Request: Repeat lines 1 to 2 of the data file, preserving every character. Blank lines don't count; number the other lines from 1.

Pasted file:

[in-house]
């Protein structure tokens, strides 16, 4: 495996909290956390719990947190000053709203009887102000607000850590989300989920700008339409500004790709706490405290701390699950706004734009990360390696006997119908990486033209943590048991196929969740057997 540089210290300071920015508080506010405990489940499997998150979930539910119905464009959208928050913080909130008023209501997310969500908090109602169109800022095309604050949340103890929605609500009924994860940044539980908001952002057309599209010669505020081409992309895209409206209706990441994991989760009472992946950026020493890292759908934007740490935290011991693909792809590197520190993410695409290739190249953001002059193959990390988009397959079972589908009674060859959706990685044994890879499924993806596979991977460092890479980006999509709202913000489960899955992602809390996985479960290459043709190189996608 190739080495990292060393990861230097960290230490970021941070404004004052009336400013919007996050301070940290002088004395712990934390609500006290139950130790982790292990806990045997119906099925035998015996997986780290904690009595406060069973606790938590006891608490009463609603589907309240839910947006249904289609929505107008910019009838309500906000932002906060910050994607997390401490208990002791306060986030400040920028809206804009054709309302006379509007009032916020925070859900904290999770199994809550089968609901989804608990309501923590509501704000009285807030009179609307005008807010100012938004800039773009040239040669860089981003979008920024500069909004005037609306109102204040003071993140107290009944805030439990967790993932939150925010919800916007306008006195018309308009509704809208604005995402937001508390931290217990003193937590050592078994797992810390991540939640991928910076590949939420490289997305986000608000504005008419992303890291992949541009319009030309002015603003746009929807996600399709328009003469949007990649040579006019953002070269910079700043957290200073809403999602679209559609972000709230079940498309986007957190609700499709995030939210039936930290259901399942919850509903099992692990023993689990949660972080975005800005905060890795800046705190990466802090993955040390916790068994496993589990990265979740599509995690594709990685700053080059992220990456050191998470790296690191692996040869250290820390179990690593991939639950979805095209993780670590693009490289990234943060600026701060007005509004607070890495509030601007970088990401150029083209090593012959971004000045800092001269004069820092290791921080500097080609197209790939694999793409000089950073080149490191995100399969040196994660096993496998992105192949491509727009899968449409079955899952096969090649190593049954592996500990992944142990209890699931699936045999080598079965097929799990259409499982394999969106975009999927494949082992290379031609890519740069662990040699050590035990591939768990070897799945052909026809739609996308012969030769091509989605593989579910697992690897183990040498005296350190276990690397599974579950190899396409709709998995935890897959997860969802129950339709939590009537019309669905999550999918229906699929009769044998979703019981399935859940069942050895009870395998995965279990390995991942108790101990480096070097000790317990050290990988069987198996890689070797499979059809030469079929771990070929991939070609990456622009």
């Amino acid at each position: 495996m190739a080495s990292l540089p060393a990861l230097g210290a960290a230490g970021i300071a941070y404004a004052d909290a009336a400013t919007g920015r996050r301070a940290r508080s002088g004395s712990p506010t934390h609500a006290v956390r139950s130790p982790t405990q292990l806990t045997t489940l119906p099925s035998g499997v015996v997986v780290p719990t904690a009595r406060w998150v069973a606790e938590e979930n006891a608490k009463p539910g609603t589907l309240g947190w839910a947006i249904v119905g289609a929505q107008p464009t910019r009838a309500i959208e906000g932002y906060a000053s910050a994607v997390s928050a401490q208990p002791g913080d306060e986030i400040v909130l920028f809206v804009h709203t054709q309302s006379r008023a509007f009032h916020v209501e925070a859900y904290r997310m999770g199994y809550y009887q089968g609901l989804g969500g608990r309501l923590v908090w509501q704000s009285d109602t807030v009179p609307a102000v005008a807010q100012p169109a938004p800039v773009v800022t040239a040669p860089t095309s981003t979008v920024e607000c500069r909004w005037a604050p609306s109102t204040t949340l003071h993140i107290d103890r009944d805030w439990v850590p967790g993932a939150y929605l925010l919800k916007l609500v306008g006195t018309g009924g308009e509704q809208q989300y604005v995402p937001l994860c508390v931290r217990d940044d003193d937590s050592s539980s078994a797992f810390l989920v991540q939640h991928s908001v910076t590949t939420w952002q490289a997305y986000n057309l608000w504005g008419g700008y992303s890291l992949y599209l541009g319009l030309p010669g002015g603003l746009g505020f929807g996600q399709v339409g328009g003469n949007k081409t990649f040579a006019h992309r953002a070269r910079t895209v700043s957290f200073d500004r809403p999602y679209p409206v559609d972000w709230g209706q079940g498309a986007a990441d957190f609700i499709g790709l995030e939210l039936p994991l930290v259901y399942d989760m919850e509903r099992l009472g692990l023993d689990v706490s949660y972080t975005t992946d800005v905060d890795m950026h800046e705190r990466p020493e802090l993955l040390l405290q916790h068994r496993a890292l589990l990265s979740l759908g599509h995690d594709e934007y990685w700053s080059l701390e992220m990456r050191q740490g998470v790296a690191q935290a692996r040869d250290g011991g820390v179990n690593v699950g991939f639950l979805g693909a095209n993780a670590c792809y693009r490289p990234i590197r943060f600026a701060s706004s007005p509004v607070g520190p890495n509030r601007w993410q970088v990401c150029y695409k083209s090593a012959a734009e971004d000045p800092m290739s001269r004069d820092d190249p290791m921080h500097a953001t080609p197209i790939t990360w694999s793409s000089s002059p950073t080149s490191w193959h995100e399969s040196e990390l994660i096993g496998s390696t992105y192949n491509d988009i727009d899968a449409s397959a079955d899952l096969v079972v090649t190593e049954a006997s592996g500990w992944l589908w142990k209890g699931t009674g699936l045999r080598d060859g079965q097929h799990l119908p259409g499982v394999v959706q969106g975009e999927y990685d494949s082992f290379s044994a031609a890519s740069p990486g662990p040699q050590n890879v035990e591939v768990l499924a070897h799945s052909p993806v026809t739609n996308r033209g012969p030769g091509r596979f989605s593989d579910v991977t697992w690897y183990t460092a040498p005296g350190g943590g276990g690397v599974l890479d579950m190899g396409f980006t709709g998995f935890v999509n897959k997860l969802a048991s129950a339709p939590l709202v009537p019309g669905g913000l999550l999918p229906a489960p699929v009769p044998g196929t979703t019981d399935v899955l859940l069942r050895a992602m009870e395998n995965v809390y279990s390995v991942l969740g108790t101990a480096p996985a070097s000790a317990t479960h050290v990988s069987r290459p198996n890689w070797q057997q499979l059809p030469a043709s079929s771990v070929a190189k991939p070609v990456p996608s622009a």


[in-house]
């Protein structure tokens, strides 16, 4: 495996909290956390719990947190000053709203009887102000607000850590989300989920700008339409500004790709706490405290701390699950706004734009990360390696006997119908990486033209943590048991196929969740057997 540089210290300071920015508080506010405990489940499997998150979930539910119905464009959208928050913080909130008023209501997310969500908090109602169109800022095309604050949340103890929605609500009924994860940044539980908001952002057309599209010669505020081409992309895209409206209706990441994991989760009472992946950026020493890292759908934007740490935290011991693909792809590197520190993410695409290739190249953001002059193959990390988009397959079972589908009674060859959706990685044994890879499924993806596979991977460092890479980006999509709202913000489960899955992602809390996985479960290459043709190189996608 190739080495990292060393990861230097960290230490970021941070404004004052009336400013919007996050301070940290002088004395712990934390609500006290139950130790982790292990806990045997119906099925035998015996997986780290904690009595406060069973606790938590006891608490009463609603589907309240839910947006249904289609929505107008910019009838309500906000932002906060910050994607997390401490208990002791306060986030400040920028809206804009054709309302006379509007009032916020925070859900904290999770199994809550089968609901989804608990309501923590509501704000009285807030009179609307005008807010100012938004800039773009040239040669860089981003979008920024500069909004005037609306109102204040003071993140107290009944805030439990967790993932939150925010919800916007306008006195018309308009509704809208604005995402937001508390931290217990003193937590050592078994797992810390991540939640991928910076590949939420490289997305986000608000504005008419992303890291992949541009319009030309002015603003746009929807996600399709328009003469949007990649040579006019953002070269910079700043957290200073809403999602679209559609972000709230079940498309986007957190609700499709995030939210039936930290259901399942919850509903099992692990023993689990949660972080975005800005905060890795800046705190990466802090993955040390916790068994496993589990990265979740599509995690594709990685700053080059992220990456050191998470790296690191692996040869250290820390179990690593991939639950979805095209993780670590693009490289990234943060600026701060007005509004607070890495509030601007970088990401150029083209090593012959971004000045800092001269004069820092290791921080500097080609197209790939694999793409000089950073080149490191995100399969040196994660096993496998992105192949491509727009899968449409079955899952096969090649190593049954592996500990992944142990209890699931699936045999080598079965097929799990259409499982394999969106975009999927494949082992290379031609890519740069662990040699050590035990591939768990070897799945052909026809739609996308012969030769091509989605593989579910697992690897183990040498005296350190276990690397599974579950190899396409709709998995935890897959997860969802129950339709939590009537019309669905999550999918229906699929009769044998979703019981399935859940069942050895009870395998995965279990390995991942108790101990480096070097000790317990050290990988069987198996890689070797499979059809030469079929771990070929991939070609990456622009």